Yaroslav Trofimov, Wall Street Journal, Jan. 17, 2009
Two dead cows putrefy at the entrance to this Aboriginal town deep in the Australian outback. Mangy dogs scrape among naked children, as trash swirls around rusted vehicle hulks and cinderblock homes. Prominent on the local store’s notice board: the bus schedule to the nearest prison.
Yuendumu and dozens of similarly frayed Aboriginal communities weren’t supposed to turn out this way. Four decades ago, Australia enacted wide-ranging reforms to uplift its long-oppressed Aboriginal citizens. The laws mandated equal wages with whites, access to the country’s generous welfare system and the eventual transfer of vast chunks of land to near-total Aboriginal control.
Since then, Aboriginal society has experienced a dramatic decline — partly a result of these very reforms. Australia’s government has proclaimed the upsurge of violence, child abuse and alcoholism among Aborigines a national emergency. It is responding with controversial new policies that critics decried as racist, such as restricting welfare payments to Aborigines but not to whites or other Australians.
Those policies, however, are starting to show early results, the government says. They are also shaking up the Aborigines’ ancient social structure. In Yuendumu, for example, the policies have unleashed a nascent feminist movement which is threatening to erode the vast powers of male tribal elders.
On almost every score, from disease to unemployment to illiteracy, the social decay in remote Aboriginal towns like Yuendumu is stunning. Australia’s 500,000 Aborigines are seven times as likely as other Australians to have tuberculosis, and eight times as likely to be infected with Hepatitis A, according to government data. Their life expectancy lags the rest of the population by 17 years, and is lower than that of impoverished countries such as Bangladesh and Bolivia. By contrast, the life-expectancy gap between Native Americans and the general U.S. population has shrunk in recent decades to 2.4 years.
Then, in 2007, Australia’s conservative federal government decided that such self-imposed isolation was the root cause of the crisis in Aboriginal areas because it allowed widespread abuses to remain hidden from the public eye. Citing numerous cases of sexual violence against children, then Prime Minister John Howard vowed to bring Aboriginal areas into “the mainstream of the Australian community.”
In June 2007, he launched a federal intervention here in the Northern Territory, Australia’s most heavily indigenous area. Aborigines make up one-third of the Territory’s population and own half its land; they also account for 84% of its prison inmates.
Mr. Howard sent in the army and deployed extra police. Suspending Australia’s 1975 Racial Discrimination Act, the government slapped alcohol and pornography bans on Aboriginal areas — but not on neighboring white towns — and restricted Aborigines’ ability to spend their welfare checks freely. It seized the management of Aboriginal townships, overriding the permit system and opening the doors to non-Aboriginals.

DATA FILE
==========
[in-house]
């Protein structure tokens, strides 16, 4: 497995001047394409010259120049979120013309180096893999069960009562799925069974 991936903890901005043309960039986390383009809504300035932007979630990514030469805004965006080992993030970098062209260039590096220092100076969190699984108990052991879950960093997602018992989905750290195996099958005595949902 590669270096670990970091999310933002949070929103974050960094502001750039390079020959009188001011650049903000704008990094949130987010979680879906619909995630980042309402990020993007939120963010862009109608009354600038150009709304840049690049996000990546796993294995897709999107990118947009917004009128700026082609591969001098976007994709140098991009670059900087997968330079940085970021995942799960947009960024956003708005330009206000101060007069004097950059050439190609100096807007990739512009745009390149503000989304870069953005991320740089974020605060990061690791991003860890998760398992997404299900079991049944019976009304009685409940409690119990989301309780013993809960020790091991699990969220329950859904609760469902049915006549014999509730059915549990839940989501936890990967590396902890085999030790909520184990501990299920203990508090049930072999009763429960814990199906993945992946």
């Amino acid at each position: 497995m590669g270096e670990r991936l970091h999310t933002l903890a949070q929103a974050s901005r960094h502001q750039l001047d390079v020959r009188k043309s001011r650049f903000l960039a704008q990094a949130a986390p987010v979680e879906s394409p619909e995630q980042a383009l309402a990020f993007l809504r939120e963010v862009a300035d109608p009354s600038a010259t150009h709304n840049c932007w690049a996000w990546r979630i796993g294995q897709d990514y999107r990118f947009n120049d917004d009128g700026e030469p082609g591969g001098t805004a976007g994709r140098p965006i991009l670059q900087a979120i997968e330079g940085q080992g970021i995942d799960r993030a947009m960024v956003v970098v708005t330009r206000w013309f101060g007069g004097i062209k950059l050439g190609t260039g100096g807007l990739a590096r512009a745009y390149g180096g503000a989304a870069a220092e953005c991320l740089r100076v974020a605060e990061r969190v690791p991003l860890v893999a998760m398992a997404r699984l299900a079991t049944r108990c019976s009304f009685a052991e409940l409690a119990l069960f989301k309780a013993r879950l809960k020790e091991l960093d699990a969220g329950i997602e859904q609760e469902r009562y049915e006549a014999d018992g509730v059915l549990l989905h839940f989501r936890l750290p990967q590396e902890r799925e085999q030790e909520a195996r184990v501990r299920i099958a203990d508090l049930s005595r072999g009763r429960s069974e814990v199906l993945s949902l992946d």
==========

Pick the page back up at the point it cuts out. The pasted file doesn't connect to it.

The intervention sparked accusations of racism from many Aboriginal leaders and from some officials in Australia’s Labor Party. Marion Scrymgour, currently the country’s most senior Aboriginal government official, at the time labeled the intervention “a vicious new McCarthyism.” Ms. Scrymgour, the Northern Territory’s deputy chief minister and a member of Labor, has since endorsed many aspects of the intervention, such as welfare controls.
Under this policy, Aboriginal welfare and pension recipients — the bulk of the adult population in many remote towns, including Yuendumu — are paid half their money in cash. The other half comes in the form of a card which can only be used to pay for food and other essentials at specially licensed stores, and for gas and rent. The aim is to restrict the amount of cash Aborigines can spend on alcohol, gambling and drugs, and to combat child malnutrition. Aboriginal youths are more than twice as likely as other Australians to die of alcohol-related causes, according to a government survey.
A few days after the Review Board report came out, the Rudd government shocked many supporters by rejecting its recommendation. Instead, it extended the income-management rules by a year and maintained, for now, the suspension of the Racial Discrimination Act and other intervention policies, including the alcohol ban.
The reason: evidence that the intervention is working, according to Jenny Macklin, Australia’s federal minister for families, housing, community services and indigenous affairs. Ms. Macklin says she believes the policies are improving Aboriginal child nutrition and cutting the use of alcohol and tobacco. She points to a recent government survey that shows the overwhelming majority of stores in the outback that are licensed to sell to Aboriginal welfare recipients are reporting higher sales of healthy foods like fresh vegetables and fruit, and of clothing, particularly for children.